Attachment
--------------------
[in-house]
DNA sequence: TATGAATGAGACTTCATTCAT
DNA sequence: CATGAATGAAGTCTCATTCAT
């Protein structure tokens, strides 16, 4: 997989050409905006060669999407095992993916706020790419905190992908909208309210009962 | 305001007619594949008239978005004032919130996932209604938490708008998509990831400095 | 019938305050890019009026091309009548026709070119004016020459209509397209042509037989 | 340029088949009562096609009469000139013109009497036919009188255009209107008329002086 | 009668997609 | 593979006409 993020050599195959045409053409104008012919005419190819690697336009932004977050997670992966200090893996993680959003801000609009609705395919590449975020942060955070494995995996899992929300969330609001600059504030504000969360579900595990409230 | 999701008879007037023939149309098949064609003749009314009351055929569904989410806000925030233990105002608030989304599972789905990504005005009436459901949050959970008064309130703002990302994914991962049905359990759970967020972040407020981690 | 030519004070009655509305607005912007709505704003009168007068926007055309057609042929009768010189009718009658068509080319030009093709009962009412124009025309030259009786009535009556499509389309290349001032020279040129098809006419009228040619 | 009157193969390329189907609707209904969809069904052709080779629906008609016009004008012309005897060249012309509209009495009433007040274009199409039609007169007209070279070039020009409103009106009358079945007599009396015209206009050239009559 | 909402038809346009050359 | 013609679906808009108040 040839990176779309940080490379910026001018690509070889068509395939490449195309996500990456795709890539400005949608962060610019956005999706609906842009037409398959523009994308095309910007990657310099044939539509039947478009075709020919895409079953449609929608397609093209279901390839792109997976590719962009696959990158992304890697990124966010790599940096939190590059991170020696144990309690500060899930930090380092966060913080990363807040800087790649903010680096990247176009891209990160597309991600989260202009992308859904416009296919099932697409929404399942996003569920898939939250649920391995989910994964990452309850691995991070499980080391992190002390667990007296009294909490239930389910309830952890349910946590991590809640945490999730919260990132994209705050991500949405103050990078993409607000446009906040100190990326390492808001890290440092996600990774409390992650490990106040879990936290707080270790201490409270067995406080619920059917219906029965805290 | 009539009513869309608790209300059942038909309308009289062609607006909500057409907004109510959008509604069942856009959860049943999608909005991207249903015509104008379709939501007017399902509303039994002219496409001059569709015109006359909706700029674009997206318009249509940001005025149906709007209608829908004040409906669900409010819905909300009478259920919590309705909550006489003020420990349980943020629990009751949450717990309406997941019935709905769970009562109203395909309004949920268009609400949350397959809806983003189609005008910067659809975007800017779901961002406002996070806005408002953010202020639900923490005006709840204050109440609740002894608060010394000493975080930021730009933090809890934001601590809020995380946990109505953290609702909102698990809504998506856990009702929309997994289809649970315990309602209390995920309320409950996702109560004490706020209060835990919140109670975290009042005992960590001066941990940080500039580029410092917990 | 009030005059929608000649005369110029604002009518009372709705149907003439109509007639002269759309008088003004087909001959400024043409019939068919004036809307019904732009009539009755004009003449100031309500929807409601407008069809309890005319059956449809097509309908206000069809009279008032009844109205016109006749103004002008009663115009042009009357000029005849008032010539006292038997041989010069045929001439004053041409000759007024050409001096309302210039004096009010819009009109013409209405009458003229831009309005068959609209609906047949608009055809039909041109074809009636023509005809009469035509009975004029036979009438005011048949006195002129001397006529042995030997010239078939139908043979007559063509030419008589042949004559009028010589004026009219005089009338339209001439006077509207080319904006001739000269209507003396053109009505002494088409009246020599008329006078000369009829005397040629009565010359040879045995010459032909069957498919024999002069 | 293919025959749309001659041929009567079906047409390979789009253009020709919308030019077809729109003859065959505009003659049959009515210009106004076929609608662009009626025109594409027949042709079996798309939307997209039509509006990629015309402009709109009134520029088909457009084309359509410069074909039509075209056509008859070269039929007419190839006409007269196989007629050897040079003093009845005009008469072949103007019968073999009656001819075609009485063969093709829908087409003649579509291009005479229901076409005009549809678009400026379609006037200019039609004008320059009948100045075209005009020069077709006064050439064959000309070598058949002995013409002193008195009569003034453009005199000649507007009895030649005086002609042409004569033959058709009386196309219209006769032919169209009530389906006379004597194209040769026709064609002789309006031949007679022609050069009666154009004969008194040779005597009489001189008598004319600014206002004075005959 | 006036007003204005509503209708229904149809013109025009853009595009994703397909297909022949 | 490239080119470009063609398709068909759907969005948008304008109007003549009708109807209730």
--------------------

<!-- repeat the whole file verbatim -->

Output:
[in-house]
DNA sequence: TATGAATGAGACTTCATTCAT
DNA sequence: CATGAATGAAGTCTCATTCAT
């Protein structure tokens, strides 16, 4: 997989050409905006060669999407095992993916706020790419905190992908909208309210009962 | 305001007619594949008239978005004032919130996932209604938490708008998509990831400095 | 019938305050890019009026091309009548026709070119004016020459209509397209042509037989 | 340029088949009562096609009469000139013109009497036919009188255009209107008329002086 | 009668997609 | 593979006409 993020050599195959045409053409104008012919005419190819690697336009932004977050997670992966200090893996993680959003801000609009609705395919590449975020942060955070494995995996899992929300969330609001600059504030504000969360579900595990409230 | 999701008879007037023939149309098949064609003749009314009351055929569904989410806000925030233990105002608030989304599972789905990504005005009436459901949050959970008064309130703002990302994914991962049905359990759970967020972040407020981690 | 030519004070009655509305607005912007709505704003009168007068926007055309057609042929009768010189009718009658068509080319030009093709009962009412124009025309030259009786009535009556499509389309290349001032020279040129098809006419009228040619 | 009157193969390329189907609707209904969809069904052709080779629906008609016009004008012309005897060249012309509209009495009433007040274009199409039609007169007209070279070039020009409103009106009358079945007599009396015209206009050239009559 | 909402038809346009050359 | 013609679906808009108040 040839990176779309940080490379910026001018690509070889068509395939490449195309996500990456795709890539400005949608962060610019956005999706609906842009037409398959523009994308095309910007990657310099044939539509039947478009075709020919895409079953449609929608397609093209279901390839792109997976590719962009696959990158992304890697990124966010790599940096939190590059991170020696144990309690500060899930930090380092966060913080990363807040800087790649903010680096990247176009891209990160597309991600989260202009992308859904416009296919099932697409929404399942996003569920898939939250649920391995989910994964990452309850691995991070499980080391992190002390667990007296009294909490239930389910309830952890349910946590991590809640945490999730919260990132994209705050991500949405103050990078993409607000446009906040100190990326390492808001890290440092996600990774409390992650490990106040879990936290707080270790201490409270067995406080619920059917219906029965805290 | 009539009513869309608790209300059942038909309308009289062609607006909500057409907004109510959008509604069942856009959860049943999608909005991207249903015509104008379709939501007017399902509303039994002219496409001059569709015109006359909706700029674009997206318009249509940001005025149906709007209608829908004040409906669900409010819905909300009478259920919590309705909550006489003020420990349980943020629990009751949450717990309406997941019935709905769970009562109203395909309004949920268009609400949350397959809806983003189609005008910067659809975007800017779901961002406002996070806005408002953010202020639900923490005006709840204050109440609740002894608060010394000493975080930021730009933090809890934001601590809020995380946990109505953290609702909102698990809504998506856990009702929309997994289809649970315990309602209390995920309320409950996702109560004490706020209060835990919140109670975290009042005992960590001066941990940080500039580029410092917990 | 009030005059929608000649005369110029604002009518009372709705149907003439109509007639002269759309008088003004087909001959400024043409019939068919004036809307019904732009009539009755004009003449100031309500929807409601407008069809309890005319059956449809097509309908206000069809009279008032009844109205016109006749103004002008009663115009042009009357000029005849008032010539006292038997041989010069045929001439004053041409000759007024050409001096309302210039004096009010819009009109013409209405009458003229831009309005068959609209609906047949608009055809039909041109074809009636023509005809009469035509009975004029036979009438005011048949006195002129001397006529042995030997010239078939139908043979007559063509030419008589042949004559009028010589004026009219005089009338339209001439006077509207080319904006001739000269209507003396053109009505002494088409009246020599008329006078000369009829005397040629009565010359040879045995010459032909069957498919024999002069 | 293919025959749309001659041929009567079906047409390979789009253009020709919308030019077809729109003859065959505009003659049959009515210009106004076929609608662009009626025109594409027949042709079996798309939307997209039509509006990629015309402009709109009134520029088909457009084309359509410069074909039509075209056509008859070269039929007419190839006409007269196989007629050897040079003093009845005009008469072949103007019968073999009656001819075609009485063969093709829908087409003649579509291009005479229901076409005009549809678009400026379609006037200019039609004008320059009948100045075209005009020069077709006064050439064959000309070598058949002995013409002193008195009569003034453009005199000649507007009895030649005086002609042409004569033959058709009386196309219209006769032919169209009530389906006379004597194209040769026709064609002789309006031949007679022609050069009666154009004969008194040779005597009489001189008598004319600014206002004075005959 | 006036007003204005509503209708229904149809013109025009853009595009994703397909297909022949 | 490239080119470009063609398709068909759907969005948008304008109007003549009708109807209730």